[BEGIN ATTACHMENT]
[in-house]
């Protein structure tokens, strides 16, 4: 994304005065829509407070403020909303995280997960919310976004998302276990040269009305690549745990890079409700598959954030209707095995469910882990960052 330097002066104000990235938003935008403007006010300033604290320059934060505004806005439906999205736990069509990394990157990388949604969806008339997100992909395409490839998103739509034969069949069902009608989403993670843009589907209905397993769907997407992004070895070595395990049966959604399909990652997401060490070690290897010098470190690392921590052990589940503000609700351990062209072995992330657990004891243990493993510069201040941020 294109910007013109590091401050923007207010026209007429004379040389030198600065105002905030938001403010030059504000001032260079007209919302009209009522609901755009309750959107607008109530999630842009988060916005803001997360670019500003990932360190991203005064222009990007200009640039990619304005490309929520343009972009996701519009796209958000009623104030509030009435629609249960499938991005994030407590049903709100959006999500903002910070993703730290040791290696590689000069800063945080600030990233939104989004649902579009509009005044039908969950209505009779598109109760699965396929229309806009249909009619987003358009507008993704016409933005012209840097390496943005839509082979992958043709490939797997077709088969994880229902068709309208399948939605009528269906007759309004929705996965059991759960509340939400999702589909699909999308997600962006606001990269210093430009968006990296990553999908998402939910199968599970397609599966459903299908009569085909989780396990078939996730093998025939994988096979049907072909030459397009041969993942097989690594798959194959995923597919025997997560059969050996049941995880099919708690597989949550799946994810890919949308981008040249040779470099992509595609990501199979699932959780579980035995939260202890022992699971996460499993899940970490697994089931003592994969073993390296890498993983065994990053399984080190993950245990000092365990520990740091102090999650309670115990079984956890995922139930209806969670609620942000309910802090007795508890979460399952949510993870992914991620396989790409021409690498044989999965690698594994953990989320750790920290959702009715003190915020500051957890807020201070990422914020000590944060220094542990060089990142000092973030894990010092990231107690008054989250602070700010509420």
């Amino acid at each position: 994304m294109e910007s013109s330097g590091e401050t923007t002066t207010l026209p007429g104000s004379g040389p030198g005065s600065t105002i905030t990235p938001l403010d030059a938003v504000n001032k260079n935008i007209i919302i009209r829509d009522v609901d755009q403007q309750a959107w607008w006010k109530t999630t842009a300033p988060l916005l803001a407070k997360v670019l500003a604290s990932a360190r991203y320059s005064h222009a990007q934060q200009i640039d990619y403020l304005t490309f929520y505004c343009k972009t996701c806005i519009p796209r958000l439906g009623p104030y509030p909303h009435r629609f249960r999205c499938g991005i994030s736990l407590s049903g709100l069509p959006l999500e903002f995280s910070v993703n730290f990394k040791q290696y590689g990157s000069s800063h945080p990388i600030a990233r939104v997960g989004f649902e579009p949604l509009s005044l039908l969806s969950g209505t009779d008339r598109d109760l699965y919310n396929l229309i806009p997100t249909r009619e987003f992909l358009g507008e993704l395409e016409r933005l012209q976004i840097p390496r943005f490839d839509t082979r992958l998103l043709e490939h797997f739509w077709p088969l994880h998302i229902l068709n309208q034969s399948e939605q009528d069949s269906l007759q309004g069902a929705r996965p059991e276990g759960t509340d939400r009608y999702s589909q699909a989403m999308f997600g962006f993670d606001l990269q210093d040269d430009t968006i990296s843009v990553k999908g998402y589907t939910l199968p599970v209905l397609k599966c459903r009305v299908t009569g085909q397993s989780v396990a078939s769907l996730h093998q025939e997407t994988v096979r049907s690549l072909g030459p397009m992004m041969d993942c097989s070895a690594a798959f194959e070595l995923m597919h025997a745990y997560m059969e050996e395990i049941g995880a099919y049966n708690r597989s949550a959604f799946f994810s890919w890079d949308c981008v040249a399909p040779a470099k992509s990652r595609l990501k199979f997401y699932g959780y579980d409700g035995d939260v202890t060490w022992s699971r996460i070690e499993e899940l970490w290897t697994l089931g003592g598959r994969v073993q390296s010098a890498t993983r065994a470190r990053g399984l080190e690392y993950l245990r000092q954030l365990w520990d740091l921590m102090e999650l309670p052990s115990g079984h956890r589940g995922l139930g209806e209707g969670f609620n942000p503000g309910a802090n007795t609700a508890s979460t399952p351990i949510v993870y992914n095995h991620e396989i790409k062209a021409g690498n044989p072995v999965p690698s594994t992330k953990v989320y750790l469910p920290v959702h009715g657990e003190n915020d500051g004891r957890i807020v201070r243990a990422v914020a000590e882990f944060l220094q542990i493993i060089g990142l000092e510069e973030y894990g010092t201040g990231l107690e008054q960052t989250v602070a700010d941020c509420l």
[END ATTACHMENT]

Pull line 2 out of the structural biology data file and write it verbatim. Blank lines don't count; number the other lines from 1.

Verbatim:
């Protein structure tokens, strides 16, 4: 994304005065829509407070403020909303995280997960919310976004998302276990040269009305690549745990890079409700598959954030209707095995469910882990960052 330097002066104000990235938003935008403007006010300033604290320059934060505004806005439906999205736990069509990394990157990388949604969806008339997100992909395409490839998103739509034969069949069902009608989403993670843009589907209905397993769907997407992004070895070595395990049966959604399909990652997401060490070690290897010098470190690392921590052990589940503000609700351990062209072995992330657990004891243990493993510069201040941020 294109910007013109590091401050923007207010026209007429004379040389030198600065105002905030938001403010030059504000001032260079007209919302009209009522609901755009309750959107607008109530999630842009988060916005803001997360670019500003990932360190991203005064222009990007200009640039990619304005490309929520343009972009996701519009796209958000009623104030509030009435629609249960499938991005994030407590049903709100959006999500903002910070993703730290040791290696590689000069800063945080600030990233939104989004649902579009509009005044039908969950209505009779598109109760699965396929229309806009249909009619987003358009507008993704016409933005012209840097390496943005839509082979992958043709490939797997077709088969994880229902068709309208399948939605009528269906007759309004929705996965059991759960509340939400999702589909699909999308997600962006606001990269210093430009968006990296990553999908998402939910199968599970397609599966459903299908009569085909989780396990078939996730093998025939994988096979049907072909030459397009041969993942097989690594798959194959995923597919025997997560059969050996049941995880099919708690597989949550799946994810890919949308981008040249040779470099992509595609990501199979699932959780579980035995939260202890022992699971996460499993899940970490697994089931003592994969073993390296890498993983065994990053399984080190993950245990000092365990520990740091102090999650309670115990079984956890995922139930209806969670609620942000309910802090007795508890979460399952949510993870992914991620396989790409021409690498044989999965690698594994953990989320750790920290959702009715003190915020500051957890807020201070990422914020000590944060220094542990060089990142000092973030894990010092990231107690008054989250602070700010509420």